In Historic Call, Donald Trump Speaks to Taliban Leader, Discusses Peace

The historic telephonic conversation took place a day after the Taliban ended the partial truce amidst renewed violence in the war-torn country.

Washington: US President Donald Trump spoke to deputy Taliban leader Mullah Abdul Ghani Baradar and discussed progress towards achieving peace in Afghanistan, the White House has said, the first known call between an American president and the militant group.
The historic telephonic conversation took place a day after the Taliban ended the partial truce amidst renewed violence in the war-torn country, raising doubt over the intra-Afghan negotiations that are scheduled to begin on March 10.
During the call on Tuesday, Trump "emphasised the need to continue the reduction in violence, which made possible the signing of the historic United States-Taliban agreement on February 29," the White House said in a readout of the telephonic conversation.
The president stated that the US stands ready to continue its support for the Afghan people as they pursue a peace settlement, it said.
"He (Trump) also urged the Taliban to participate in intra-Afghan negotiations with representatives of the Government of the Islamic Republic of Afghanistan, as well as other Afghans, with the goal of ending more than 40 years of war," the White House said.
"I spoke to the leader of the Taliban today. We had a very good talk," Trump told reporters.
After 18 years of war, the US and the Taliban signed the peace deal in Doha on Saturday to facilitate intra-Afghan dialogue in Oslo this month and the withdrawal of all foreign forces from Afghanistan in 14 months.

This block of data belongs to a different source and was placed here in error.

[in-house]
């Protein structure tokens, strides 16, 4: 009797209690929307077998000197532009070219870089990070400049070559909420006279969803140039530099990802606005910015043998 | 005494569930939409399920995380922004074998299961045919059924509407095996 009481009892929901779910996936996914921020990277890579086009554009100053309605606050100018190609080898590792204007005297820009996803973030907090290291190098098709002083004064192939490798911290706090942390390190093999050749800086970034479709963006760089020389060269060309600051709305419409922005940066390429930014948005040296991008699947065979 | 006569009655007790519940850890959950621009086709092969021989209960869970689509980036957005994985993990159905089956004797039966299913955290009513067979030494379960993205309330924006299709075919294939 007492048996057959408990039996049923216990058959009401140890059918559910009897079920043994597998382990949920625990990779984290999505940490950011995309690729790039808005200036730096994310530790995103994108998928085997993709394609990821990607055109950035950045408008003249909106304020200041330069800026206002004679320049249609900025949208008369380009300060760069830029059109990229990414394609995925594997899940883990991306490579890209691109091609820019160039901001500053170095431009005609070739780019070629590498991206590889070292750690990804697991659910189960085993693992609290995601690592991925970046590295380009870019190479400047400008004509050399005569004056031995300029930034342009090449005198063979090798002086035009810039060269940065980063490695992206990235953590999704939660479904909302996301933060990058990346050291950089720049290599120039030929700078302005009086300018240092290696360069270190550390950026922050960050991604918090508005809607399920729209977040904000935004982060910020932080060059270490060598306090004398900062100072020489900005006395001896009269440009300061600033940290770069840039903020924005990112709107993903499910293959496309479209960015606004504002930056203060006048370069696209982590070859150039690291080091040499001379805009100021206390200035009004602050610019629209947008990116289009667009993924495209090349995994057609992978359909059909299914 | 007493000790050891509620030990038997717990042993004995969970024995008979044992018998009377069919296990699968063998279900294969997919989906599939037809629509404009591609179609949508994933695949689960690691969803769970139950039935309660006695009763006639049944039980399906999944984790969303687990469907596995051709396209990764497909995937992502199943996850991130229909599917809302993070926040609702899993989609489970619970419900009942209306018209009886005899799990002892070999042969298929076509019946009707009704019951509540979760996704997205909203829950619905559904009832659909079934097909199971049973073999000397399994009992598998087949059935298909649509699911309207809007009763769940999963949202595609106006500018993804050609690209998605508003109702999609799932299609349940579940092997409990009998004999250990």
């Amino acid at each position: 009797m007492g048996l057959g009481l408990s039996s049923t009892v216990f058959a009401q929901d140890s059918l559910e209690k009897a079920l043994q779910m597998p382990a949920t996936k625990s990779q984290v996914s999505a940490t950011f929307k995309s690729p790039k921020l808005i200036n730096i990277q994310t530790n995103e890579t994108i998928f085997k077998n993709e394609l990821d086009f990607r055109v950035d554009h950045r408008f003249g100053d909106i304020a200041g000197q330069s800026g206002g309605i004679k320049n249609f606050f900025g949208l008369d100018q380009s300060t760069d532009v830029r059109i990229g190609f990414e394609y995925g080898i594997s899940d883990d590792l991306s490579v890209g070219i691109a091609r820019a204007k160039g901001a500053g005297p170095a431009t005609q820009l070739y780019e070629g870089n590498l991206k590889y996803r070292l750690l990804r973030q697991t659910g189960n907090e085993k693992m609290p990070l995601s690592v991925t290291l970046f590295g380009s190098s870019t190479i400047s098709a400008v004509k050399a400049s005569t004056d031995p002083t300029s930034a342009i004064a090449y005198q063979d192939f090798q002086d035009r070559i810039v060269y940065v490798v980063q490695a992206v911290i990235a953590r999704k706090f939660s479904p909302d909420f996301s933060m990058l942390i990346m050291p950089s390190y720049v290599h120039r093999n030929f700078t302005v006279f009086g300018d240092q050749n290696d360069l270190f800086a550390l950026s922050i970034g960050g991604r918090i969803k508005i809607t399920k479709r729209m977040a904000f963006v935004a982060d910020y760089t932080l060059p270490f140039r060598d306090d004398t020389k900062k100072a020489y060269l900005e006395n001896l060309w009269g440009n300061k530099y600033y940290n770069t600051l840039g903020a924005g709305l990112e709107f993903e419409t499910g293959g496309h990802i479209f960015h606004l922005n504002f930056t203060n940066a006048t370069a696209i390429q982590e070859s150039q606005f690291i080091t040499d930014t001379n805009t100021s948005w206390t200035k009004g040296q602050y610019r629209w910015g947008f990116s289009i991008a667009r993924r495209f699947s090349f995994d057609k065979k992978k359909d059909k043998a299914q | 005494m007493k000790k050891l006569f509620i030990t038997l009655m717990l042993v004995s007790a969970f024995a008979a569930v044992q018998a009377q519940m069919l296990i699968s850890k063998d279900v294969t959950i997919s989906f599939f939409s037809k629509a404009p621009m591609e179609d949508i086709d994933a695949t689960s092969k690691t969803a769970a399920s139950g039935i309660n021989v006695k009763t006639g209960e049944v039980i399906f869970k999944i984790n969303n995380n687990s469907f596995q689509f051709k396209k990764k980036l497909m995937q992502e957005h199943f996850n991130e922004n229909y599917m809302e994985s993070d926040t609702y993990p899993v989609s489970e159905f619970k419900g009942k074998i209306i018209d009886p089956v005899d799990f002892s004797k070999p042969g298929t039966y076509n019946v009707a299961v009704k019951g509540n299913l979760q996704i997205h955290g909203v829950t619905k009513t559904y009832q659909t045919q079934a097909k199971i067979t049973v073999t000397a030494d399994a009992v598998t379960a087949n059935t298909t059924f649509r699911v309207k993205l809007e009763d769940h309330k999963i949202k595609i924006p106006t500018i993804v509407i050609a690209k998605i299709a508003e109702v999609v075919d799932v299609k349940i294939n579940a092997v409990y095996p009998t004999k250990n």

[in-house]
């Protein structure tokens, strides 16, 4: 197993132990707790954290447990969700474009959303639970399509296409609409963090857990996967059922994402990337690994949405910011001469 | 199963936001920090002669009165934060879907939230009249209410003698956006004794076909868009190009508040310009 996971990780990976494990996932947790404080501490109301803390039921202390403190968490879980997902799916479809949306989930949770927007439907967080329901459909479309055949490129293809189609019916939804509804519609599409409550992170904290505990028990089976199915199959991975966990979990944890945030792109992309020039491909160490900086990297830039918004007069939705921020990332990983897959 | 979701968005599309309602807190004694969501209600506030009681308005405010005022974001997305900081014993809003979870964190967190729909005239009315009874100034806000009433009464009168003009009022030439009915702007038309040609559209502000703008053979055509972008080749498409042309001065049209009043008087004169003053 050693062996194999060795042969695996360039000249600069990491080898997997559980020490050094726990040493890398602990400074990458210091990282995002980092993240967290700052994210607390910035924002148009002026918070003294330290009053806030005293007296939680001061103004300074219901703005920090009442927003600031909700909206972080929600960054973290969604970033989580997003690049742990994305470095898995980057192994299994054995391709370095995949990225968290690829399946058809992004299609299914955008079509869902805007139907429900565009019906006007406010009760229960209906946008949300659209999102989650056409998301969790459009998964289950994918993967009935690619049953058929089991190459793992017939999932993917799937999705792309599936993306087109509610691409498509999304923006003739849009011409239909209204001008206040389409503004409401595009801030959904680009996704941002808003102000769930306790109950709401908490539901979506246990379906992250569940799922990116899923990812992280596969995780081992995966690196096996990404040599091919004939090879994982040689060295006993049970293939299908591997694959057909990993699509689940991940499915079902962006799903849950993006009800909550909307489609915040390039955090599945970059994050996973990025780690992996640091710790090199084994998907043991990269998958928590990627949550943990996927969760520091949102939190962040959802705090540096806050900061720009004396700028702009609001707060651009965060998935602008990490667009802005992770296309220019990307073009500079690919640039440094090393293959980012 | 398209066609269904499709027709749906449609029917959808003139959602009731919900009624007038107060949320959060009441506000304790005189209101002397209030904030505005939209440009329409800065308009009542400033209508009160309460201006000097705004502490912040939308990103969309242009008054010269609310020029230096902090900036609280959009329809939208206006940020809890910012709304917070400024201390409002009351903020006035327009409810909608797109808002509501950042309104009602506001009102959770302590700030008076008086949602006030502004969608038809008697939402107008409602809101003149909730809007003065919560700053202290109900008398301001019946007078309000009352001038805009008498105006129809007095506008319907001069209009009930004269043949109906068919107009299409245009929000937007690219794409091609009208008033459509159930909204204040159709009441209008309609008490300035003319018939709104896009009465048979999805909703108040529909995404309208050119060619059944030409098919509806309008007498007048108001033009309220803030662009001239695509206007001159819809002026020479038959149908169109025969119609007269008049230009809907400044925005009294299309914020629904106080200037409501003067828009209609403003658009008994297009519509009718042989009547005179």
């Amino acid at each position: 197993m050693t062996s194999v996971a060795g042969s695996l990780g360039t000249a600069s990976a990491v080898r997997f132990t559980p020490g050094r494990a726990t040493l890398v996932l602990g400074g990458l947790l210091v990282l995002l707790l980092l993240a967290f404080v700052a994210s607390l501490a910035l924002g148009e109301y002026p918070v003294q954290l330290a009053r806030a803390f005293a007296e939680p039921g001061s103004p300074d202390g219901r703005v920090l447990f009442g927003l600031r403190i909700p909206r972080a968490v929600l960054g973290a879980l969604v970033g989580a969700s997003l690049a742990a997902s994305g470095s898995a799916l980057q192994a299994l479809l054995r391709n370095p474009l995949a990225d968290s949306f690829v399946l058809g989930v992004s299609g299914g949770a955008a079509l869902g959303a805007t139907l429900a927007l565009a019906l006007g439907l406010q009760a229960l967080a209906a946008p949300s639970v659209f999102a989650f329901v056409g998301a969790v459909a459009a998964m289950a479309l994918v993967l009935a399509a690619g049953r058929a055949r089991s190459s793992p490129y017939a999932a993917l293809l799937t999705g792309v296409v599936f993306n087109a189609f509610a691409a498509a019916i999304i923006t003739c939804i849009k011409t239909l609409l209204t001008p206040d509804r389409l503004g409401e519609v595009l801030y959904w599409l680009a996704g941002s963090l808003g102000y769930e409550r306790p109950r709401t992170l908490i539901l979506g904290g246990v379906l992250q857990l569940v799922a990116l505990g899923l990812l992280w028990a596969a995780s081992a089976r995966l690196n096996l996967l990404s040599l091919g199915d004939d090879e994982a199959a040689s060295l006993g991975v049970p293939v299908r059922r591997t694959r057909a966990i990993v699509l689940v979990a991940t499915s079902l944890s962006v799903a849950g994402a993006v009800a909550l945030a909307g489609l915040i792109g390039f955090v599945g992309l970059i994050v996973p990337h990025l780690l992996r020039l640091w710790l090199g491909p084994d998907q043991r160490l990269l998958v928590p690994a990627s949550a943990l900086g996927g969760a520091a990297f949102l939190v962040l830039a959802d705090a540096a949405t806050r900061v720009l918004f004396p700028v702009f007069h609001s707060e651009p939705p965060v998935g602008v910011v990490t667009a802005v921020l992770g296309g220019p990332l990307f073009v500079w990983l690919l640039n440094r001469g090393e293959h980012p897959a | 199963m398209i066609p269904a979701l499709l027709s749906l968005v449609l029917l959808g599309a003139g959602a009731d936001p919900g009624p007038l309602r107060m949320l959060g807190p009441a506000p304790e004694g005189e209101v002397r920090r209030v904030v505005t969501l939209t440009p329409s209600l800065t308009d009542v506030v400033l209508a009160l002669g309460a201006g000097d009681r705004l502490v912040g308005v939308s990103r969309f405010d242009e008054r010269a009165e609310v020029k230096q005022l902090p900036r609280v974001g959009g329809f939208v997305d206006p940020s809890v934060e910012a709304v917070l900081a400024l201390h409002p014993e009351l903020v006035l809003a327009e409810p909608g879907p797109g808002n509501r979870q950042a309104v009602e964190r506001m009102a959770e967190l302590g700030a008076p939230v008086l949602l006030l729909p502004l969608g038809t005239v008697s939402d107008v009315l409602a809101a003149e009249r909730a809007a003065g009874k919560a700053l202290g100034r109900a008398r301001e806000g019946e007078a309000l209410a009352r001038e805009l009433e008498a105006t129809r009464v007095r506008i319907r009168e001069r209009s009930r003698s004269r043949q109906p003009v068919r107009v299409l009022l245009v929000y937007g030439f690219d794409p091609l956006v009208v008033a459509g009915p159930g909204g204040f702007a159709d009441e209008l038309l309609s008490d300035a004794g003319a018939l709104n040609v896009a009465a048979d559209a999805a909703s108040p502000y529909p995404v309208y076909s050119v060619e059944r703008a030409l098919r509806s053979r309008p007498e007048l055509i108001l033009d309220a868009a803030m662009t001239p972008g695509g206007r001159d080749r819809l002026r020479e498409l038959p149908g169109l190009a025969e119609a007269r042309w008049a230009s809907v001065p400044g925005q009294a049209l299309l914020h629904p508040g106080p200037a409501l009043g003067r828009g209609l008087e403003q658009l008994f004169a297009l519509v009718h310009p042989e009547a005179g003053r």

In Doha in the presence of Secretary of State Mike Pompeo, Baradar had signed the agreement with the US. Special US Representative for Afghanistan Zalmay Khalilzad had signed the agreement on behalf of the United States.
The intra-Afghan negotiations are due to begin on March 10, according to the US-Taliban deal, but a dispute over prisoner swap has raised questions.
The agreement includes a commitment for the Taliban to release up to 1,000 prisoners and for the Afghan government to free around 5,000 insurgent captives — something the militants have cited as a prerequisite for talks. However, President Ashraf Ghani has refused to do it before the negotiations begin.
Under the US-Taliban pact signed in Doha, the US has agreed to reduce its troops in Afghanistan from 13,000 to 8,600 in the next 130 days and withdraw all its soldiers in 14 months.



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